NDG issues drought permit warning
The National Drought Group (NDG) has warned that drought permits and hosepipe bans could be needed in spring 2020 if rainfall remains low over winter.
The group met this week to assess the impacts of prolonged dry weather throughout 2019.
It said sustained heavy winter rainfall would be required to restore groundwater levels and river flow in chalky areas, despite recent weeks of heavy rain.
The NDG, chaired by Sir James Bevan, said parts of the country would be under threat if there is less than 80% of the expected winter rainfall.
Cambridgeshire, Bedfordshire, Essex, Suffolk and Hertfordshire were all highlighted to have continued low river flows unless groundwater had an opportunity to recover.
Water companies have set out actions to conserve supplies and avoid restrictions.
These include promoting water efficiency and metering; leakage reductions; exploring sharing water between flood- to drought-prone regions via bulk transfers; looking at alternative supply options; and working with farmers to ensure sustainable practices are employed.
The EA meanwhile committed to monitoring abstraction activity to make sure its in-line with licences; reviewing local drought plans with stakeholders and communicating how their area would be impacted by a fourth consecutive dry winter; making abstraction policy flexible to encourage farmers to abstract more over winter when river flow is higher; ensuring water companies follow and update their drought plans in readiness; plus, it continued to work on its long-term resilience plans across catchment scale.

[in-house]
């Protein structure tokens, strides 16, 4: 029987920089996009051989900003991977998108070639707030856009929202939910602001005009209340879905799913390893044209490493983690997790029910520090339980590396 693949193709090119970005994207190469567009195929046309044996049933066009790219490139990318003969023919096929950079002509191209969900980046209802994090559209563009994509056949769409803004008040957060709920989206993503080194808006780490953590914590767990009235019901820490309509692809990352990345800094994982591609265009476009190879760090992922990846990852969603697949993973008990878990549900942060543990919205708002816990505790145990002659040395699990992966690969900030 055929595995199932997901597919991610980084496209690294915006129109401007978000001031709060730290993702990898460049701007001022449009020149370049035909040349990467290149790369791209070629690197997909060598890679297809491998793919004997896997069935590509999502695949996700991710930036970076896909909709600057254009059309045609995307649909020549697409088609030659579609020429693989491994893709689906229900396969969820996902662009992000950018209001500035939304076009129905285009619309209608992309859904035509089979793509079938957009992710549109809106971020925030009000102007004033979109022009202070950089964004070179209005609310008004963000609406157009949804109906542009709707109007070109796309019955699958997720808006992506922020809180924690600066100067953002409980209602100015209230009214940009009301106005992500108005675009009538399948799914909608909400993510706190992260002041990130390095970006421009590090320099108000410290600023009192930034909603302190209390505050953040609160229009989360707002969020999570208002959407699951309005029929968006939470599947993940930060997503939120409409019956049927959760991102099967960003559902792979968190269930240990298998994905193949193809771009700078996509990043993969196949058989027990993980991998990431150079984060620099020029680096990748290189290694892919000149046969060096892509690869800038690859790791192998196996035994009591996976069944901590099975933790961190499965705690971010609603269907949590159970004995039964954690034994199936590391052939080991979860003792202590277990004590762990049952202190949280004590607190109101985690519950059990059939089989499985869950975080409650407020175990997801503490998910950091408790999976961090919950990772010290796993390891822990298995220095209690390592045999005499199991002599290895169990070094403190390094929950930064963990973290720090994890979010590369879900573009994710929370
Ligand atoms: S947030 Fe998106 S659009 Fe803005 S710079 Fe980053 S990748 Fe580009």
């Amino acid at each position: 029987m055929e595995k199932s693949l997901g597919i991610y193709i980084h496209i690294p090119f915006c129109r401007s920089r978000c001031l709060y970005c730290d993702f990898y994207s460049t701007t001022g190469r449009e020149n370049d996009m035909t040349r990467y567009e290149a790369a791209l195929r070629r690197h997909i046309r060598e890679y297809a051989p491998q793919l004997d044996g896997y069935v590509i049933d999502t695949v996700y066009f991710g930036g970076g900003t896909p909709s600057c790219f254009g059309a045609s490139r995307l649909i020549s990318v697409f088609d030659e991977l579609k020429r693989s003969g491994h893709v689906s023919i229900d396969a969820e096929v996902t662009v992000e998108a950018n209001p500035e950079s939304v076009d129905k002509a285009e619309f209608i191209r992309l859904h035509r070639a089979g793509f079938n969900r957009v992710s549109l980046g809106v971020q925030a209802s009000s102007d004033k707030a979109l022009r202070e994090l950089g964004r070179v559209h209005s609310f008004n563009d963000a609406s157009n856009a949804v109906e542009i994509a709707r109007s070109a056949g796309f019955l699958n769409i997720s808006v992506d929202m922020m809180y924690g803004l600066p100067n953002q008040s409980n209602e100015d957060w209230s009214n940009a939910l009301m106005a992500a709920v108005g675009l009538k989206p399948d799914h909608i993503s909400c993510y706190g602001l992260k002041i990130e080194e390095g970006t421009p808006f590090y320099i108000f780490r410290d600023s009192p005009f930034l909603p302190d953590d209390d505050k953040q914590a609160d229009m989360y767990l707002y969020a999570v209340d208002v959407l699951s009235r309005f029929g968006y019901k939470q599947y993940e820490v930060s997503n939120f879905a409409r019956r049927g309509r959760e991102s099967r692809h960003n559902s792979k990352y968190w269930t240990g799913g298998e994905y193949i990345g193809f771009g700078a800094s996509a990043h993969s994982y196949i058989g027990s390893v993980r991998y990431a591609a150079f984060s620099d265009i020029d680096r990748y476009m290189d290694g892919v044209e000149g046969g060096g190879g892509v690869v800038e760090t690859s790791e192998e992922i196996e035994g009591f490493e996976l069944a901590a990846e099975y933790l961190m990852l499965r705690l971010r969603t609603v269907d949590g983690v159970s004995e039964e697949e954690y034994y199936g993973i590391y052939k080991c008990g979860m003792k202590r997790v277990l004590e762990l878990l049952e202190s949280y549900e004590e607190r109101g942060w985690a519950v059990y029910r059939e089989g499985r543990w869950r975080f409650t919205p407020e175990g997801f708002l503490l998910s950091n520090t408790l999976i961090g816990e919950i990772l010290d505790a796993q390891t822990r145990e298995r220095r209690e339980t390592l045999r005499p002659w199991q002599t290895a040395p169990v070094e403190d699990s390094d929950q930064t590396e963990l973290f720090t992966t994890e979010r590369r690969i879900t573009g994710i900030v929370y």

Despite recent downpours, 2019 experienced drier than average weather. A dry spring and hot July were followed by high rainfall leading to widespread flooding in some parts of the country. However, the south east remains vulnerable to environmental drought.
Low rainfall since 2016 and dry weather patterns have resulted in limited access for farmers to water sources, especially in East Anglia.
The NDG reported that over the year, chalk streams and rivers dried up for longer time and over longer stretches than previously seen and warned that another dry winter could lead to longer reaches of dry and fragmented river channels.
The group said this would have detrimental effects on fish and wildlife as well as increased weed and algae growth.
Working with the National Farmers Union, the water industry and environmental organisations, the NDG and Environment Agency has called for collaborative work to sustain water resources and protect the environment.
The group said: “No one can confidently forecast whether all these actions will be needed next year or in future years, or which sector will see the greatest pressure, but we know that we must be ready for whatever scenario plays out.”
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